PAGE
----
If you are stressed by the past or the future, you are not living in the present. Only those who living in the present live a longer and happier life. To do just that, you need Tao wisdom.
Tao wisdom is based on “Tao Te Ching,” which is an ancient classic from China. The book was written thousands of years ago by Lao Tzu, a sage with all white hair (a sign of wisdom). According to the legend, the great philosopher was forced to put down his profound wisdom in writing before he was permitted to leave China for Tibet. Reluctantly, Lao Tzu concisely and succinctly expressed his unique wisdom in eighty-one short chapters with only five thousand words all told. As a testament to the significance and timelessness of his eternal wisdom, “Tao Te Ching” has been translated into many languages; as a matter of fact, this ancient classic has become one of the most translated works of world literature.
What has made Lao Tzu’s “Tao Te Ching” so popular?
First and foremost, the language is extremely simple and easy to read. His ideas are intriguing and thought-provoking, and capable of many different intrepretations. His wisdom is not only timeless but also universally applicable.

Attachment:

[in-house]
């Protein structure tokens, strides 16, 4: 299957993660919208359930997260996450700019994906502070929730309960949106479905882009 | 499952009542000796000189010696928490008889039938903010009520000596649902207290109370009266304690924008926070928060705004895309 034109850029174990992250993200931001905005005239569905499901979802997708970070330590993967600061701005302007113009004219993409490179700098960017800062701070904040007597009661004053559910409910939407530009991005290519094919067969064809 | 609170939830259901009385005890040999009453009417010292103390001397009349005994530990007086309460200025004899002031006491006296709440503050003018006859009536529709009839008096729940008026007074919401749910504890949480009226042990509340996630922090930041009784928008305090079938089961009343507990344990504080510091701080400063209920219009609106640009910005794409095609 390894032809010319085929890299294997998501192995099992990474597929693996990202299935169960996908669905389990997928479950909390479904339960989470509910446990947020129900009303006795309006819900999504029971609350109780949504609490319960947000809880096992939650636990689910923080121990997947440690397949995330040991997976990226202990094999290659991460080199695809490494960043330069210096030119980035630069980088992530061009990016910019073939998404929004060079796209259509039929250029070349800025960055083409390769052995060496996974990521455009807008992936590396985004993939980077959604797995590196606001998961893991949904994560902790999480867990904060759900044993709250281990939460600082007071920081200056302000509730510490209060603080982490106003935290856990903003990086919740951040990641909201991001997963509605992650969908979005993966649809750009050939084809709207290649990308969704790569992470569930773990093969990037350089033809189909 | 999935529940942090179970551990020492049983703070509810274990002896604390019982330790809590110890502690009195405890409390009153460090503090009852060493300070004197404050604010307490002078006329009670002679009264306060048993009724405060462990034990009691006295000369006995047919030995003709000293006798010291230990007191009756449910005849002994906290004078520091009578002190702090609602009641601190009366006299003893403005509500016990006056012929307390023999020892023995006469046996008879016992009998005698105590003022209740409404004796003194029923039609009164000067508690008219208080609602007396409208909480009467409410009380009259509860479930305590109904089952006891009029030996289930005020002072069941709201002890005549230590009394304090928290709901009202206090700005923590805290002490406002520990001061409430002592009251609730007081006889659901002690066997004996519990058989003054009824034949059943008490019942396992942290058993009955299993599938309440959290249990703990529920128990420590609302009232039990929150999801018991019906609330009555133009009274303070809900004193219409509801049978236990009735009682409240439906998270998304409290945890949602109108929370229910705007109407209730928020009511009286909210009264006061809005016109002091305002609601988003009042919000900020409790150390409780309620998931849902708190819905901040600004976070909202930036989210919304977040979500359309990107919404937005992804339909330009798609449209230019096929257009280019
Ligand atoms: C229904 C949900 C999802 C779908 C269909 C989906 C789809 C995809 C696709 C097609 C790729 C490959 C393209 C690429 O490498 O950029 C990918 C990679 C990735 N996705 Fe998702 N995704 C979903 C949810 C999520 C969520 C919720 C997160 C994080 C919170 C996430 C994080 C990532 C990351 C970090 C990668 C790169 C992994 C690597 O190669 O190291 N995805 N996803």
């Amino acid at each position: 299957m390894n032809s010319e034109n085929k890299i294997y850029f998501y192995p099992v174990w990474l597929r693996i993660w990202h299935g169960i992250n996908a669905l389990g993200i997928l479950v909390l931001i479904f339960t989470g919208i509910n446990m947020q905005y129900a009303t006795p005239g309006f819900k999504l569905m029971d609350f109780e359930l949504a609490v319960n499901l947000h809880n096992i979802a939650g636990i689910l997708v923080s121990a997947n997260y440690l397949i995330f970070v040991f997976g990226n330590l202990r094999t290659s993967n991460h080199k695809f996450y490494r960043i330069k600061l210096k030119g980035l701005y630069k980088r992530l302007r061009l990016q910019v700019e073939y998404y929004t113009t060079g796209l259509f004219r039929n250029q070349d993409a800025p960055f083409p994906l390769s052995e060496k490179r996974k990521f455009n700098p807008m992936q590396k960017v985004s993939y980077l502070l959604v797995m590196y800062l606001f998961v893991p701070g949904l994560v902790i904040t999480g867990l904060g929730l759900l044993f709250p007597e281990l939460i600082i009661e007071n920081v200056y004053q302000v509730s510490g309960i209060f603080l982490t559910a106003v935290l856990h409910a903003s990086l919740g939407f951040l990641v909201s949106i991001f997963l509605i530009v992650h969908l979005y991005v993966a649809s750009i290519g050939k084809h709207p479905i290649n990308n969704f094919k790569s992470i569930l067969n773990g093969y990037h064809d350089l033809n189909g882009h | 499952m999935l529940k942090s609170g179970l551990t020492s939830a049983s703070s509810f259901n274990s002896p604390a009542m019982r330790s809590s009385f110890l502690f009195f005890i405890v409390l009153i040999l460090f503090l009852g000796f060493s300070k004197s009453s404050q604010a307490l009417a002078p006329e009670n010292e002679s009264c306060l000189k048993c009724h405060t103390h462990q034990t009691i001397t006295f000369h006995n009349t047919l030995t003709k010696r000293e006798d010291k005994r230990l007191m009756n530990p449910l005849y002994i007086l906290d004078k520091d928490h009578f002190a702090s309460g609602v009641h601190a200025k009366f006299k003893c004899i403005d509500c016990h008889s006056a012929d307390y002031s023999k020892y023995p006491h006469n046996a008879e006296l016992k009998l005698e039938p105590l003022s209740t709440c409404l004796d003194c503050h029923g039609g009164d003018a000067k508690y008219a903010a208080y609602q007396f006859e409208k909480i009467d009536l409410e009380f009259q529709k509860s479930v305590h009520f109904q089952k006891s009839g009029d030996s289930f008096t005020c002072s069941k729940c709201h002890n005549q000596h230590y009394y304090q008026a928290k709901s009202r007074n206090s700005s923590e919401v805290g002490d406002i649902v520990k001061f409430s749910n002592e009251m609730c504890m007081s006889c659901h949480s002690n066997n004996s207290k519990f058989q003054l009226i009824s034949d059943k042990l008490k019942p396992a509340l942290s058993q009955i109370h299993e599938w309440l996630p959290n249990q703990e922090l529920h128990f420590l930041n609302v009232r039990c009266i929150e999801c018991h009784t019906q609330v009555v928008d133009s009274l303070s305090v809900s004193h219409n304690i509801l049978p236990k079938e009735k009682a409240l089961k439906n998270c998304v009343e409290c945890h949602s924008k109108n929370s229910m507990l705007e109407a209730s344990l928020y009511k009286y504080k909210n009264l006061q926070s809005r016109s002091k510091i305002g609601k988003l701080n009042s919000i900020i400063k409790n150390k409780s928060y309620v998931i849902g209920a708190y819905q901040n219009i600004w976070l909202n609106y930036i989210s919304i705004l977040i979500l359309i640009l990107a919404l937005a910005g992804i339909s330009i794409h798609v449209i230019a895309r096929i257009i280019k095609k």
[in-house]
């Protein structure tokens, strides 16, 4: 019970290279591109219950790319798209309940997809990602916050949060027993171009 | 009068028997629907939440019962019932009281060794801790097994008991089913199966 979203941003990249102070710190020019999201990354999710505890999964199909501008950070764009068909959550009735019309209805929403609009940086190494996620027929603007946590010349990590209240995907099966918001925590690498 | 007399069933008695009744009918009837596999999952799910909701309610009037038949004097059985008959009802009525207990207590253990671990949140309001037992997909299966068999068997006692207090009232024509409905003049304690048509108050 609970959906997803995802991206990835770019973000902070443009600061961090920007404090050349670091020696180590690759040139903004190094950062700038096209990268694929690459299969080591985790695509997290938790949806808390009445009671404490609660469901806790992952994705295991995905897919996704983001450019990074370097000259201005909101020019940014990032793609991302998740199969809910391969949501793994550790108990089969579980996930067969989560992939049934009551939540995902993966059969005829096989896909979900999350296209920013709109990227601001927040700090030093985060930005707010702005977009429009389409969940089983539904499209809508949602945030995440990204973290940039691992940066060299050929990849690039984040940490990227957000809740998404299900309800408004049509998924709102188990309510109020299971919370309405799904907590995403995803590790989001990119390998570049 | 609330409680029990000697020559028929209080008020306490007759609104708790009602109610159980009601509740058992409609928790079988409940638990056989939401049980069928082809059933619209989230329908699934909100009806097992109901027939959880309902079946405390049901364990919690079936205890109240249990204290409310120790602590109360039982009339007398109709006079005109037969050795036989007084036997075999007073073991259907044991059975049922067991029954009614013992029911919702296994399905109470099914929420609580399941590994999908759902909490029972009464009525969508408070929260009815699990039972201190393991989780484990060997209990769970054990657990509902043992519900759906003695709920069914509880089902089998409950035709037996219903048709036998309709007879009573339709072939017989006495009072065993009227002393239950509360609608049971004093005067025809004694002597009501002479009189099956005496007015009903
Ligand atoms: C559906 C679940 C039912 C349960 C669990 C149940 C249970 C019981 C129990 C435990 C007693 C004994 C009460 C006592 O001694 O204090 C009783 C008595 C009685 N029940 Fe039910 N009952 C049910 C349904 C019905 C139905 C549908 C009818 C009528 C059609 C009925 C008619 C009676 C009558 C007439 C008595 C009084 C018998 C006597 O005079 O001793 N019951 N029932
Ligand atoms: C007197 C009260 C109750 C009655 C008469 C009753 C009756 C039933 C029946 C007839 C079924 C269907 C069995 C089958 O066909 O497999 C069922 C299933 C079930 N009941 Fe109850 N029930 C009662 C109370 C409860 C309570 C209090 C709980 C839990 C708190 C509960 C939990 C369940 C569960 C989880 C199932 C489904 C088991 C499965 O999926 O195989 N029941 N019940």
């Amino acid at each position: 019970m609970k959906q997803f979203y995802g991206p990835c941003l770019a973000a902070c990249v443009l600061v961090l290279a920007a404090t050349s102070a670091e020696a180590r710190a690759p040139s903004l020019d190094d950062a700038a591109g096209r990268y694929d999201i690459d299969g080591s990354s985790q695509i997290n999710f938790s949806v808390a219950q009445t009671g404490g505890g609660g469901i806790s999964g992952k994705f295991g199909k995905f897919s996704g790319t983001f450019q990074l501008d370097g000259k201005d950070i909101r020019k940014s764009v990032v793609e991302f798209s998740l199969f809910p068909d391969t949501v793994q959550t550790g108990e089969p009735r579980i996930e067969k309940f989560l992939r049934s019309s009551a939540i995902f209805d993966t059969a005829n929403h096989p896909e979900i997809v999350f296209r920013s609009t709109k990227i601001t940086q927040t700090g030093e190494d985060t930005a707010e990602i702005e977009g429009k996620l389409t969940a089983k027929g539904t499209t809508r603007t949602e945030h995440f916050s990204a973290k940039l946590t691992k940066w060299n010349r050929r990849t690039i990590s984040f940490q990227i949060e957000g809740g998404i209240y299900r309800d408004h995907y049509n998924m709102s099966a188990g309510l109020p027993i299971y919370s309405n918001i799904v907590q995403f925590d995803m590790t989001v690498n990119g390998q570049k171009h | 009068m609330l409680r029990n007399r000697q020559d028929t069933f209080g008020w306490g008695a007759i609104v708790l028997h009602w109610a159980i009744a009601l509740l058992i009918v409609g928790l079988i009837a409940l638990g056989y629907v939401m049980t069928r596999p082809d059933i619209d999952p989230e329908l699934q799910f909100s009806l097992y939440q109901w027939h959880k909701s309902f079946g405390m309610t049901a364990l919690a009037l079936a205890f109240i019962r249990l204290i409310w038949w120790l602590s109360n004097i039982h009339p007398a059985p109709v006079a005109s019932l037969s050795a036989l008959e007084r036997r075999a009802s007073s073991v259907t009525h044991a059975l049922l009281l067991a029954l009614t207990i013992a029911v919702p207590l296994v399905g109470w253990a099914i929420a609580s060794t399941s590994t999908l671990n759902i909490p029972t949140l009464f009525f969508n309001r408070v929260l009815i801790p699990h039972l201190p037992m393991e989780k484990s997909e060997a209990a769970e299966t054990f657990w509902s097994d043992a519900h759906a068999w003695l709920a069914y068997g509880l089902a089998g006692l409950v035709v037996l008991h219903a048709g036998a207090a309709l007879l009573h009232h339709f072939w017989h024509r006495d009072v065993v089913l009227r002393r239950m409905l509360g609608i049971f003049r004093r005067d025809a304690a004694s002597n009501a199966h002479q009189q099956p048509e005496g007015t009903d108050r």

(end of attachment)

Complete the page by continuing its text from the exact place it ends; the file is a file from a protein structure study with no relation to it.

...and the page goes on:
Despite the simplicity and conciseness of the language, many people find it difficult to understand Tao wisdom expressed in the short text; especially, it seems to have so many different interpretations of the text. Actually, understanding Taoism is not that difficult; all it requires is an empty mind. In other words, we must first empty our minds of any pre-conceived thinking before we can fully and truly intuit its profound wisdom. Just be prepared to expect the unexpected.
Here is a summary of Tao wisdom in living.
“Tao” means “the way” to wisdom — or “the way” to achieving just about anything in life. As opposed to conventional wisdom, the wisdom of Tao is exclusive and subjective. In other words, “the way” is unique to each individual-something like “one man’s meat is another man’s poison.” That is to say, each individual has to discover or look within the self to find out what “the way” may look like, unlike conventional wisdom that provides a blueprint for many, if not for everybody. For this reason, wisdom cannot be acquired through knowledge, which is merely an accumulation of know-how from experts, let alone be taught or guided. Wisdom has to be intuited, assimilated, and internalized by an individual based on that individual’s unique life experience.
The key to intuiting the wisdom presented by Lao Tzu is abandoning or letting go the ego-self.